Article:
It is obvious that if there remains any hope for the survival of folk music [...] an artificial erection of Chinese walls to separate peoples from each other bodes no good for its development.
A complete separation from foreign influences means stagnation: well assimilated foreign impulses offer possibilities of enrichment. (Béla Bartók)
Béla Bartók was born today 135 years ago.
The quote above is taken from a text by the composer on “race purity in music” – read more on our MusikSalon.
The Gustav Mahler Jugendorchester and Kent Nagano will be performing Bluebeard´s Castle by Béla Bartók at the Wiener Festwochen: Andrea Breth’s production premières tonight with follow-up performances on 21, 23 and 25 June:
Read a (German) interview with director Andrea Breth on Kurier.
We are happy to say that the opera in 1 act will also be performed tonight at the Xinghai Concert Hall in Guangzhou. Find out more on their website.
His opera, Bluebeard’s Castle, is as psychologically penetrating and daring as anything by Schoenberg, but jump forward two decades to the mid-Twenties and the lushness has been purged away. The music is still intense but the intensity is channelled through angular lines, grinding dissonances, and a pitiless counterpoint as severely rational as Schoenberg’s so-called ‘12-note’ music. (Ivan Hewett, The Telegraph, 27 May 2015)
Ivan Hewett of The Telegraph has reviewed David Cooper’s biography of Béla Bartók.
Charles Dutoit’s performance with the Royal Philharmonic Orchestra, the final work in a Hungarian-themed evening, was a fine reminder of [Bluebeard’s Castle’s] power to haunt and disturb by musical means alone. (Tim Ashley, The Guardian, 28.01.2015)
All five operas, significantly perhaps, were first performed within a relatively short period – 1887 to 1925 – when the nature of marriage as an institution was under scrutiny right across the arts: think of the plays of Ibsen, Strindberg, Chekhov and Shaw, and the fiction of Henry James, Proust and DH Lawrence. (Tim Ashley, The Guardian, 6.1.2015)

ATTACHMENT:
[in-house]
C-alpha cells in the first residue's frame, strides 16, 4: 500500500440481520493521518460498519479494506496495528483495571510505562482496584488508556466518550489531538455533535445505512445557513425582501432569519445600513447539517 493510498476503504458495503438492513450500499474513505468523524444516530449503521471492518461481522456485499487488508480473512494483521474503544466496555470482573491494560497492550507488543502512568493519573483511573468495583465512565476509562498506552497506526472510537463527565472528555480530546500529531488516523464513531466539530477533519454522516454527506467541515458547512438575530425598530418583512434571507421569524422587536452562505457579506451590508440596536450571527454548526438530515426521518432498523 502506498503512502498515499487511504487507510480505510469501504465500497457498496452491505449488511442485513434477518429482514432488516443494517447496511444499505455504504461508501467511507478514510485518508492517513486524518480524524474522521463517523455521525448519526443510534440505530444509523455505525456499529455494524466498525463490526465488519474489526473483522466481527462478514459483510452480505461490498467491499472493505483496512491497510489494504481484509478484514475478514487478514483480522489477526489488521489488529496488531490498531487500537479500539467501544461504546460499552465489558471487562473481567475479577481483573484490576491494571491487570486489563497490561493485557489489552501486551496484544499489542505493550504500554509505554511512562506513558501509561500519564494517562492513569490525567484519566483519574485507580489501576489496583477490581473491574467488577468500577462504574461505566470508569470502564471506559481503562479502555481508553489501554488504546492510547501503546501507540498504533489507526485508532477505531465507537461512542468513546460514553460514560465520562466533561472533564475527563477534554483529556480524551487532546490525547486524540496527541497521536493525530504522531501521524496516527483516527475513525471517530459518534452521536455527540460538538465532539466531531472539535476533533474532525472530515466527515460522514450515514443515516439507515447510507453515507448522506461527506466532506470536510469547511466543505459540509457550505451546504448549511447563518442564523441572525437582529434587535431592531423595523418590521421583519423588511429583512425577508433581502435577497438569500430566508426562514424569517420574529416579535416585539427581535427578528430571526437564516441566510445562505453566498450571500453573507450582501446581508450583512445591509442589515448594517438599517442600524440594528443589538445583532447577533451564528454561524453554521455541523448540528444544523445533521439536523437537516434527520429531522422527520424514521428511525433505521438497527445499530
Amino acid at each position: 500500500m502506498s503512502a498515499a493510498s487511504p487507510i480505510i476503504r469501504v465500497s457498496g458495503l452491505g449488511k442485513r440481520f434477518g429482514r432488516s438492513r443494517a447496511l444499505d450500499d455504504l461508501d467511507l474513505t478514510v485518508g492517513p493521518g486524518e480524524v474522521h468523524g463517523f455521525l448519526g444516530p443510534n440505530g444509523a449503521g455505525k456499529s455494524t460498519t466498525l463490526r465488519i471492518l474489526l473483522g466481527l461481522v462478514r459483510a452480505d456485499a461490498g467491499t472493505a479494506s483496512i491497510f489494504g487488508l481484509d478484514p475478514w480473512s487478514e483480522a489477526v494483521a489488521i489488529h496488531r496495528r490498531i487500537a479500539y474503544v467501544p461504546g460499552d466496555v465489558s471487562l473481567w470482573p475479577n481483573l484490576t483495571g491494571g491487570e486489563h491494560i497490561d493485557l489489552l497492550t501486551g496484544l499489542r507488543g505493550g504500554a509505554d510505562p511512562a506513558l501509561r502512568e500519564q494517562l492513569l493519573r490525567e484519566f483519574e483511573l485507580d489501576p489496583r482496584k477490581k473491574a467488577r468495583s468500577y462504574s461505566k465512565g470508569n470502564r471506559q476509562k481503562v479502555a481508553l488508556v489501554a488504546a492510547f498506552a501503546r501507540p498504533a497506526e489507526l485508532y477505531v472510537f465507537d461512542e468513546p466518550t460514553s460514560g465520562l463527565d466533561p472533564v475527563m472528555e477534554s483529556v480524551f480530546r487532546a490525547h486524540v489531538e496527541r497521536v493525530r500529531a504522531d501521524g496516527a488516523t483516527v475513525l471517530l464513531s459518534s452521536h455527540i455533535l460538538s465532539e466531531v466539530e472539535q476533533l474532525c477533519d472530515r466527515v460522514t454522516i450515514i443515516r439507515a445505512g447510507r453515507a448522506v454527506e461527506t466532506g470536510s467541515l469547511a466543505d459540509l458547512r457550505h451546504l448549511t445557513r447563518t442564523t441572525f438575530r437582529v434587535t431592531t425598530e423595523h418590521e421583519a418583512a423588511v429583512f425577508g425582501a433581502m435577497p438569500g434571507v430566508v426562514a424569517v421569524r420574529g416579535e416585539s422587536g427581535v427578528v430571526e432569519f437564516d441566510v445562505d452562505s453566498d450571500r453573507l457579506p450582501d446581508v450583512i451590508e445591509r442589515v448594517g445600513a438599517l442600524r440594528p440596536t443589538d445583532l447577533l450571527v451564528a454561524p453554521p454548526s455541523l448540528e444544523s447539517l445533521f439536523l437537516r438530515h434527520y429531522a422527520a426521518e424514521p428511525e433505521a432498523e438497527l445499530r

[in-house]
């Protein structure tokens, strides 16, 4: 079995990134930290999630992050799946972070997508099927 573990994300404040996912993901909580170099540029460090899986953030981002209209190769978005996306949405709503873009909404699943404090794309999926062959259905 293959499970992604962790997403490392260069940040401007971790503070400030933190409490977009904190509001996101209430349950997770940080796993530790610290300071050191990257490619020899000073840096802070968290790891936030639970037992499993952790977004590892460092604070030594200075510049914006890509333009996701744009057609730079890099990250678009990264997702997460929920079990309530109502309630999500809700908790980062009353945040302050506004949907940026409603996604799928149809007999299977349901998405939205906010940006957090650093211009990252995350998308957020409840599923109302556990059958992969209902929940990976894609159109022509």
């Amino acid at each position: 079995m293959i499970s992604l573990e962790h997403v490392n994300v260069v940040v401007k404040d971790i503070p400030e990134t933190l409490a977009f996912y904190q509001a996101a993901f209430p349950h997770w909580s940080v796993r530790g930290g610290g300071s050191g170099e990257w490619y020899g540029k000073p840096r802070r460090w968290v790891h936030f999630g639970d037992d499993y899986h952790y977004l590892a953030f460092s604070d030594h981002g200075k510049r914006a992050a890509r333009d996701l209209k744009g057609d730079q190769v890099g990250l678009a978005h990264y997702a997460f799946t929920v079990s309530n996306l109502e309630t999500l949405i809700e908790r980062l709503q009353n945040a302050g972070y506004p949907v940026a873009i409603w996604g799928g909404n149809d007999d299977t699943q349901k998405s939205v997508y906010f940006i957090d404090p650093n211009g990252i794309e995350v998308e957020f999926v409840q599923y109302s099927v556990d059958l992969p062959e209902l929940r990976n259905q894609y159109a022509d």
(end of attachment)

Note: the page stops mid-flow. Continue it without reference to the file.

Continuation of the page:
In his final opera guide, Tim Ashley of The Guardian picked five operas that explore marital hell. Three of these picks are UE works: Leoš Janáček’s Katya Kabanova, Béla Bartók’s Bluebeard’s Castle and Alban Berg’s Wozzeck.
Read the full article on The Guardian.
When the première of Béla Bartók’s Bluebeard’s Castle did not achieve the success he had hoped for, the composer withdrew for a long time from public life. Today, the one-act opera is one of the undisputed masterpieces of the 20th century. Bartók’s only opera will be performed today and tomorrow at the Tyrolean Festival Erl in a production by Gustav Kuhn.
Béla Bartók: Bluebeard’s Castle
opera in 1 act | 60'
11.07.2014; 12.07.2014, Festspielhaus Erl; Bluebeard, István Rácz, Andrea Silvestrelli; Judith, Svetlana Kotina, Marianna Szivkova; Orchester der Tiroler Festspiele Erl, cond. Tito Ceccherini
Hewett on Bartók: “He wanted to escape from Germanic ideas of what music should be like, with its ‘tyranny of major-minor’ as he called it. And here, in the villages of his homeland, was a music that was miraculously free of those ideas. It was modal, and full of odd asymmetrical rhythms - as were the Rumanian, Bulgarian, and Turkish melodies that found their way onto Bartók’s cylinder recorder, as he tramped around Eastern Europe in search of old melodies.”
Find the full article on The Telegraph.
Alan Gilbert’s performance of Witold Lutosławski’s Symphony No. 4, Leoš Janáček’s Putování dušičky and Béla Bartók’s Der holzgeschnitzte Prinz [The Wooden Prince] with Thomas Zehetmair and the Berlin Philharmonic was impressive. The concert took place on 13 September at the Berliner Philharmonie, here is a snapshot from the evening: